D.C.’s Public Charter School Students Deserve Funding Equality

by: Ramona Edelin Special to the AFRO
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Ramona Edelin, Executive Director of the D.C. Association of Chartered Public School.

Recently, the D.C. Association of Chartered Public Schools, Eagle Academy Public Charter School and Washington Latin Public Charter School filed in court to require the District of Columbia government to end its practice of underfunding charter school students.  For the past eight years, DC has deprived its public charter school students—44 percent of D.C. students enrolled in public school—of between $2,600 and $1,600 per student per year.  Those are city dollars, which their peers in DCPS received, but District public charter school students did not. The inequity is illegal.

This lawsuit follows years of advocacy by the District’s public charter school community to try to persuade the D.C. government to follow the law, which demands that DCPS and D.C. charter students be funded according to the same criteria.  Two government-sponsored reports during the past three years have publicly acknowledged the inequity and one has specifically cited the illegality of current funding disparities.

Charters are public schools that offer a tuition-free education to District-resident children. Charters must accept all applicants without screening, provided they have the places to seat them.  These public schools also are required to fully accommodate special education students and those for whom English is a second language.  Additionally, public charter schools must obey all health and safety regulations, and civil rights laws.

Public charter schools are free to offer their own school culture and curriculum, while being held accountable for improved student performance by the D.C. Public Charter School Board, whose members are appointed by D.C.’s mayor.  They are performing well, and meeting the City’s mandate to close the achievement gap between students of color and White students in DC.  They should be rewarded for their success – not punished!

These public schools’ biggest impact has been made east of the Anacostia River, where public charter students outperform their peers enrolled in D.C. Public Schools, the traditional system, in Wards Seven and Eight by 19 and 28 percentage points respectively.  Charter high school graduation rates are 21 percentage points higher than those of their DCPS equivalents, ensuring that a higher share of charter students are accepted to, and can graduate from, college.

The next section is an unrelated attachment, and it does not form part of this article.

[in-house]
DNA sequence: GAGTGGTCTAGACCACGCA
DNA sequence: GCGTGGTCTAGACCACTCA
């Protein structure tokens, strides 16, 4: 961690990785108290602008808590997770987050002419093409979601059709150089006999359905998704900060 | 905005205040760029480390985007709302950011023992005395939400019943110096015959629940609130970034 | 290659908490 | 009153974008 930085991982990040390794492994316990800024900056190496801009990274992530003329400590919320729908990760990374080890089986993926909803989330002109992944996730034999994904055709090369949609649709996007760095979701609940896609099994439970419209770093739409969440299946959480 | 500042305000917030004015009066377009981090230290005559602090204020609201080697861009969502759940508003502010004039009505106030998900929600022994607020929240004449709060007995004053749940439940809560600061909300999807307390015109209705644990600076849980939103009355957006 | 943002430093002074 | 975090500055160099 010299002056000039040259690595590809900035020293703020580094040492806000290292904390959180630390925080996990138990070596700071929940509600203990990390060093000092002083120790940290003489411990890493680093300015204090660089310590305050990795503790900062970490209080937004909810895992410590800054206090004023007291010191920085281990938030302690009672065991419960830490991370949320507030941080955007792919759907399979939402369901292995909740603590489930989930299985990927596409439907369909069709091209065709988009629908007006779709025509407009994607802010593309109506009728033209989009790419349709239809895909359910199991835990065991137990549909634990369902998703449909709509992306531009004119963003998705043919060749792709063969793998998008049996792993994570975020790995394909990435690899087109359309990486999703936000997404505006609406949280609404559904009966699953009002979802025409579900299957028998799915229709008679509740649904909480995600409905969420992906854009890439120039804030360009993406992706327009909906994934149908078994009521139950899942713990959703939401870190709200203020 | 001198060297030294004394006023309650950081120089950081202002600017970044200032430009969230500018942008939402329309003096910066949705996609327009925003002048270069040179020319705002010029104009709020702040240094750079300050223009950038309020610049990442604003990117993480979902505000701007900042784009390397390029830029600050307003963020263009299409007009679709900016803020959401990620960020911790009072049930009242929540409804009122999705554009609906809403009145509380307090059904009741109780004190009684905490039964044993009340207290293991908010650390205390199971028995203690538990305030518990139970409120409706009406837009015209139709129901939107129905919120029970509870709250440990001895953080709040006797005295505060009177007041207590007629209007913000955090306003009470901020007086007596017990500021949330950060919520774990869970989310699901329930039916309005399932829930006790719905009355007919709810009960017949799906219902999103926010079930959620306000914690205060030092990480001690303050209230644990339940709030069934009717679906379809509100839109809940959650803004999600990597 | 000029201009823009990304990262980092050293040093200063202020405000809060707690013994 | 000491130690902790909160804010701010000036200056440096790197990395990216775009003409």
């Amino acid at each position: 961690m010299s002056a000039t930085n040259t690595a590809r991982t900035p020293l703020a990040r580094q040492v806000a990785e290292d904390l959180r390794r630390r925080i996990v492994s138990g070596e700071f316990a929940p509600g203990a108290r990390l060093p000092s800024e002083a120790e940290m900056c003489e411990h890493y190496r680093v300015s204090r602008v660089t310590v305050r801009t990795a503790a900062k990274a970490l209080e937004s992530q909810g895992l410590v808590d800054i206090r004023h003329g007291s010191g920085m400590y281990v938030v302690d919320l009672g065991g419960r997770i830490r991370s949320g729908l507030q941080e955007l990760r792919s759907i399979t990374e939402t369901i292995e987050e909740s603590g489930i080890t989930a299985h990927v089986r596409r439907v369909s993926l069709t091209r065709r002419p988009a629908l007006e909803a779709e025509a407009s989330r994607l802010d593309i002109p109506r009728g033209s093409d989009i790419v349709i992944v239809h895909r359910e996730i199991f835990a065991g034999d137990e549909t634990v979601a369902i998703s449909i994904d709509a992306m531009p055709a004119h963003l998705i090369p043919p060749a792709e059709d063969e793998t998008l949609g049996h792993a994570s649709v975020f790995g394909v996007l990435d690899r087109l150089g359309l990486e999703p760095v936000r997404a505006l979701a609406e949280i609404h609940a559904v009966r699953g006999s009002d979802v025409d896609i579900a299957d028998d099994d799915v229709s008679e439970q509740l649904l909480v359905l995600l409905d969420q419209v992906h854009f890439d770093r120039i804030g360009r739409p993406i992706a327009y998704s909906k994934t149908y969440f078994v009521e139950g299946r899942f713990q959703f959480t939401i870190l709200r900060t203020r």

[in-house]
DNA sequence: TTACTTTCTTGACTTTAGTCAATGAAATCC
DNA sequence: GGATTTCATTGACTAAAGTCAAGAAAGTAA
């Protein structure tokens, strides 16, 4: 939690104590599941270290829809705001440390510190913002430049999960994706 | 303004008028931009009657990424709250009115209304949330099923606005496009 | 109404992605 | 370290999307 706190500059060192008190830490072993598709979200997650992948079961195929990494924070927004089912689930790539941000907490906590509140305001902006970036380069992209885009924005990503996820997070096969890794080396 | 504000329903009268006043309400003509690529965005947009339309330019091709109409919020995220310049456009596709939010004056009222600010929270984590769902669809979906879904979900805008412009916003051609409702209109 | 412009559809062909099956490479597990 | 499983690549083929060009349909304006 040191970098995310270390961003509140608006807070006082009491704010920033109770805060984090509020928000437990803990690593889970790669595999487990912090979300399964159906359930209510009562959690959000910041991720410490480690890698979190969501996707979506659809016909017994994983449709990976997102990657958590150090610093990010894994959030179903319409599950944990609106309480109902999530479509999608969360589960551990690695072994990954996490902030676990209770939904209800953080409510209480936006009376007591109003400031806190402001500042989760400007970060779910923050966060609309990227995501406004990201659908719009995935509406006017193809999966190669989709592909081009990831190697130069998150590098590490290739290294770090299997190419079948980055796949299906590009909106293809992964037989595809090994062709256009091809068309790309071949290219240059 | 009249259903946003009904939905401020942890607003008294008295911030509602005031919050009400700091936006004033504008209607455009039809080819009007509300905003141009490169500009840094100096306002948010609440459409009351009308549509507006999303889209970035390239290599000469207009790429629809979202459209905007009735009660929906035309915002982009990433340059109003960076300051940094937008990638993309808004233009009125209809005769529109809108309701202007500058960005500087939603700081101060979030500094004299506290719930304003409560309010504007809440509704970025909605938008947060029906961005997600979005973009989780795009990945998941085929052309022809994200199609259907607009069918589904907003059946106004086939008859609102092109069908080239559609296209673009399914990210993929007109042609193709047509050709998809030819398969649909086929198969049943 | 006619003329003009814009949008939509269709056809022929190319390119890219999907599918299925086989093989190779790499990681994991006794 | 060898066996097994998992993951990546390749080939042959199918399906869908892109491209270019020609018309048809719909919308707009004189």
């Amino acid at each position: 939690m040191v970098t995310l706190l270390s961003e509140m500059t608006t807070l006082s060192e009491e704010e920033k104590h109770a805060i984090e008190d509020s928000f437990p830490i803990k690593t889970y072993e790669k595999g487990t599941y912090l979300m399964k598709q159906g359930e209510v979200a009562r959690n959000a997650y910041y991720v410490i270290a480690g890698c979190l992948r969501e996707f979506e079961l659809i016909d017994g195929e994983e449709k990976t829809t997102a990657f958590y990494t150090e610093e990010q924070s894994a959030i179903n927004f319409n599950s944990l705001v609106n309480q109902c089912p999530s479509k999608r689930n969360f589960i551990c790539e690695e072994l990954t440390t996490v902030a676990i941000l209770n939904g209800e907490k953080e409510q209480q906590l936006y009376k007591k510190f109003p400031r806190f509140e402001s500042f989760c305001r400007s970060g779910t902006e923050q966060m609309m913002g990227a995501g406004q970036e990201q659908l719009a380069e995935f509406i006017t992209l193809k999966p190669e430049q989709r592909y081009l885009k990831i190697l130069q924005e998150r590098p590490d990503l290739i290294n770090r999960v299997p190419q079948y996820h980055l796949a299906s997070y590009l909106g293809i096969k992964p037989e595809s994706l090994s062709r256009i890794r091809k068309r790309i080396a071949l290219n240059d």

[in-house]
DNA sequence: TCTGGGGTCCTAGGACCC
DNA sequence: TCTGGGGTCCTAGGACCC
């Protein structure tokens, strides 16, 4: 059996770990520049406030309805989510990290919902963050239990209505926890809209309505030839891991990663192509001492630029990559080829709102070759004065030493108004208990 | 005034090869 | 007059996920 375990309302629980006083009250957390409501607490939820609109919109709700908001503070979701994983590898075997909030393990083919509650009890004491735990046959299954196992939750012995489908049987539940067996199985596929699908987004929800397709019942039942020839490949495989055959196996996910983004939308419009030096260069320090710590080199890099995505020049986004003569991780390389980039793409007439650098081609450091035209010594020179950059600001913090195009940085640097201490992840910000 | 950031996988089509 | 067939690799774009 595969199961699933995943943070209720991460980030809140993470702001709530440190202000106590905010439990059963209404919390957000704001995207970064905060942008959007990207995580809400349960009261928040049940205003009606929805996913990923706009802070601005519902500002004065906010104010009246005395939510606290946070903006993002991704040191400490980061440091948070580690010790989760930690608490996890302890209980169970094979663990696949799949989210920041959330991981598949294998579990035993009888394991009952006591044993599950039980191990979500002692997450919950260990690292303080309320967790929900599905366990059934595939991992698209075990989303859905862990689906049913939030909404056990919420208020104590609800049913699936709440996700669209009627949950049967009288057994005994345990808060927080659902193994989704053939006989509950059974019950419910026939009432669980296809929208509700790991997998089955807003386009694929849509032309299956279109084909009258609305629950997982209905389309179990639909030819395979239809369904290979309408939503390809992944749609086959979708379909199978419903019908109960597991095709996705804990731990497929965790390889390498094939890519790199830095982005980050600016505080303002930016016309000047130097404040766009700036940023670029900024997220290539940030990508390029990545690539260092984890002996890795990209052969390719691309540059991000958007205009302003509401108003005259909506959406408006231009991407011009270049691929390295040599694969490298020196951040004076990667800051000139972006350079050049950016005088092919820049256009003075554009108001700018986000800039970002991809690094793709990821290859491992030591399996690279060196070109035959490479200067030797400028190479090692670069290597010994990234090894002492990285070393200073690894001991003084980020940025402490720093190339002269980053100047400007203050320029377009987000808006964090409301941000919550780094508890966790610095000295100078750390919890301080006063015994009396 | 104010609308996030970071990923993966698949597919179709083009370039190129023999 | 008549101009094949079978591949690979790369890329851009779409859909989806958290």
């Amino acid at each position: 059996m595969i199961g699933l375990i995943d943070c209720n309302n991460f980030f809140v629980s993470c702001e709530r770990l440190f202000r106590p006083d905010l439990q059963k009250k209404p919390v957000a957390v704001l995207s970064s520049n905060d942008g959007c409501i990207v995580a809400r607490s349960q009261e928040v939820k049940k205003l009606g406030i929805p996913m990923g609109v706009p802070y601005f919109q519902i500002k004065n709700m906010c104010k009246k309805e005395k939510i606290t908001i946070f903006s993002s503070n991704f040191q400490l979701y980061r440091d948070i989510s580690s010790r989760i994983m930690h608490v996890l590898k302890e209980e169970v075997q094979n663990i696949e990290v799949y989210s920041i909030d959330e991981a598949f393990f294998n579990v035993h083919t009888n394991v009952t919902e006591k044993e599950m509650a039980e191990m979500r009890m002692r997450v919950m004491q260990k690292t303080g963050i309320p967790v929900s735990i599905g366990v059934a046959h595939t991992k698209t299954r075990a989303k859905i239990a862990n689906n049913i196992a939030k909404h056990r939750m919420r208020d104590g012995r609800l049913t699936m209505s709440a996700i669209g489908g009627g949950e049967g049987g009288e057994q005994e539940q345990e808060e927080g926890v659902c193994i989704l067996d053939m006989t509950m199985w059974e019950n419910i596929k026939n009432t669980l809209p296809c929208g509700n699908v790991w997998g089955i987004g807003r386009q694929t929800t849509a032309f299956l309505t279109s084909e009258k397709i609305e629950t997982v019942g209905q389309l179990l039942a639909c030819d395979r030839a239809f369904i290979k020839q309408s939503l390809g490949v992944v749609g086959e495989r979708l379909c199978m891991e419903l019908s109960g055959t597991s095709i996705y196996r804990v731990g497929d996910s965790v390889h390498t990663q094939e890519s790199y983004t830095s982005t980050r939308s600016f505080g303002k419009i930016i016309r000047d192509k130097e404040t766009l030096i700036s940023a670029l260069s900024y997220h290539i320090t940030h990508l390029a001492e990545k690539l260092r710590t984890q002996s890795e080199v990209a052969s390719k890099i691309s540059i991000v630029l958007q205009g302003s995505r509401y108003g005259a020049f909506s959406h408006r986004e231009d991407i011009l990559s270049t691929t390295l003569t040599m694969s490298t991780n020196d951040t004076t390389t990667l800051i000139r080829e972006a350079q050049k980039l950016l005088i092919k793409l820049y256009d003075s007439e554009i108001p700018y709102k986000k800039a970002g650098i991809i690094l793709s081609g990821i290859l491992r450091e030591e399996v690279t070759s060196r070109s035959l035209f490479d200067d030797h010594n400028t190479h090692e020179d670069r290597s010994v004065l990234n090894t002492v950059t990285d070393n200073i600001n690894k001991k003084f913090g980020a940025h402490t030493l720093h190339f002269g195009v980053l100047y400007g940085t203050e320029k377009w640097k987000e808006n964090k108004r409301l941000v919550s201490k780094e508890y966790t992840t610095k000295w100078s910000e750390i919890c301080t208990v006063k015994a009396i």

This illegal funding inequity adversely impacts some of our city’s poorest and most at-risk students.  Of the charter students whom the District government underfunds, 78 percent are African-American, compared to 68 percent in DCPS; and 12 percent of DCPS students, but only five percent of charter students, are White.  Some 80 percent of District public charter school students are eligible for federal school lunch subsidies—a higher percentage than those attending DCPS who are similarly disadvantaged.

The Uniform Per Student Funding Formula law, passed by the D.C. Council, was designed to ensure equal resources from the government for all public school students.  For example, under the formula, every third-grader needing level one special education services receives the same local public funding, whether she or he attends a DCPS or a D.C. public charter school.

To uphold the basic fairness enshrined in the law, we have gone to court because as the government continues to underfund its public charter school students, those students lose between $130 and $75 million annually.  In fact, over the past eight years, the underfunding amounts to over $770 million—a huge amount.

The District’s public charter schools have helped build a lifeline through high school and college to professional careers for many of our most disadvantaged students.  Will the DC government invest in this tremendous, life-altering success and treat all public school students equally?

Ramona Edelin is executive director of the D.C. Association of Chartered Public School and a longtime civil rights activist.

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